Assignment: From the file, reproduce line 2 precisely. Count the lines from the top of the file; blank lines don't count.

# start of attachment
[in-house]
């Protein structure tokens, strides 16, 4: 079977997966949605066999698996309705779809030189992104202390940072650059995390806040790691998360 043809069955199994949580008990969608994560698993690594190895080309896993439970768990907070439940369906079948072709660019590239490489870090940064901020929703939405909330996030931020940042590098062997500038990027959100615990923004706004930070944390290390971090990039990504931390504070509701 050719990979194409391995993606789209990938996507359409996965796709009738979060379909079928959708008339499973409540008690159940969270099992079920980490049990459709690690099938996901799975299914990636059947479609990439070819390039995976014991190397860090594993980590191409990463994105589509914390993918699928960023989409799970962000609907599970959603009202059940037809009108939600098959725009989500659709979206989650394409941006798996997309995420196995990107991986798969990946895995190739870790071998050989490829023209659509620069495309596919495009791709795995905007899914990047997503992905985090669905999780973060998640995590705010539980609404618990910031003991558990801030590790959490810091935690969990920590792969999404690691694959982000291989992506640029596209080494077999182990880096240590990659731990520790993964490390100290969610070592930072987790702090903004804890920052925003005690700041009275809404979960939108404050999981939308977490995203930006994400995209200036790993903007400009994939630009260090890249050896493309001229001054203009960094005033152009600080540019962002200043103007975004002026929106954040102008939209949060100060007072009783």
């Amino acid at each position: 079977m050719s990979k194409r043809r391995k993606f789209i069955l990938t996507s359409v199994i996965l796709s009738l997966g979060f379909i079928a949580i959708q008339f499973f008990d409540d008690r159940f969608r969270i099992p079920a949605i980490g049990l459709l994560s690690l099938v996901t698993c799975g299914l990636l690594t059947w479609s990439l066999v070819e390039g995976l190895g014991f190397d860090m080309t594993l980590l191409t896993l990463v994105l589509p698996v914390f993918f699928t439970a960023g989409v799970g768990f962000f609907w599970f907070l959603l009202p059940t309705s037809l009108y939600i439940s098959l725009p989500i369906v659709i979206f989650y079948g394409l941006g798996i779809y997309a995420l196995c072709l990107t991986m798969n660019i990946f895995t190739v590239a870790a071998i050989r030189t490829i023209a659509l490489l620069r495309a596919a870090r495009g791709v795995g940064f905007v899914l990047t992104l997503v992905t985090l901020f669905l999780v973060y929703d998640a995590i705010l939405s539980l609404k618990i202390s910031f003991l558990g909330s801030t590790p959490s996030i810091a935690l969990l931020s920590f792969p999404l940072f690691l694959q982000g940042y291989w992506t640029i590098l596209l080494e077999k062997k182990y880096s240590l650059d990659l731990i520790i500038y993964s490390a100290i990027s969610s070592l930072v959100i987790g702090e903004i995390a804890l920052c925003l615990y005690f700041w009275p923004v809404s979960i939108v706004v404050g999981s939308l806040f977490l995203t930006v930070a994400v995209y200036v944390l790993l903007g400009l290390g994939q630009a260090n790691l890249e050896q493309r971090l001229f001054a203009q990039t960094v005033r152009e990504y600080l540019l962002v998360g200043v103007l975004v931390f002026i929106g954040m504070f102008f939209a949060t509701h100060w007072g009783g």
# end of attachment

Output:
């Protein structure tokens, strides 16, 4: 079977997966949605066999698996309705779809030189992104202390940072650059995390806040790691998360 043809069955199994949580008990969608994560698993690594190895080309896993439970768990907070439940369906079948072709660019590239490489870090940064901020929703939405909330996030931020940042590098062997500038990027959100615990923004706004930070944390290390971090990039990504931390504070509701 050719990979194409391995993606789209990938996507359409996965796709009738979060379909079928959708008339499973409540008690159940969270099992079920980490049990459709690690099938996901799975299914990636059947479609990439070819390039995976014991190397860090594993980590191409990463994105589509914390993918699928960023989409799970962000609907599970959603009202059940037809009108939600098959725009989500659709979206989650394409941006798996997309995420196995990107991986798969990946895995190739870790071998050989490829023209659509620069495309596919495009791709795995905007899914990047997503992905985090669905999780973060998640995590705010539980609404618990910031003991558990801030590790959490810091935690969990920590792969999404690691694959982000291989992506640029596209080494077999182990880096240590990659731990520790993964490390100290969610070592930072987790702090903004804890920052925003005690700041009275809404979960939108404050999981939308977490995203930006994400995209200036790993903007400009994939630009260090890249050896493309001229001054203009960094005033152009600080540019962002200043103007975004002026929106954040102008939209949060100060007072009783």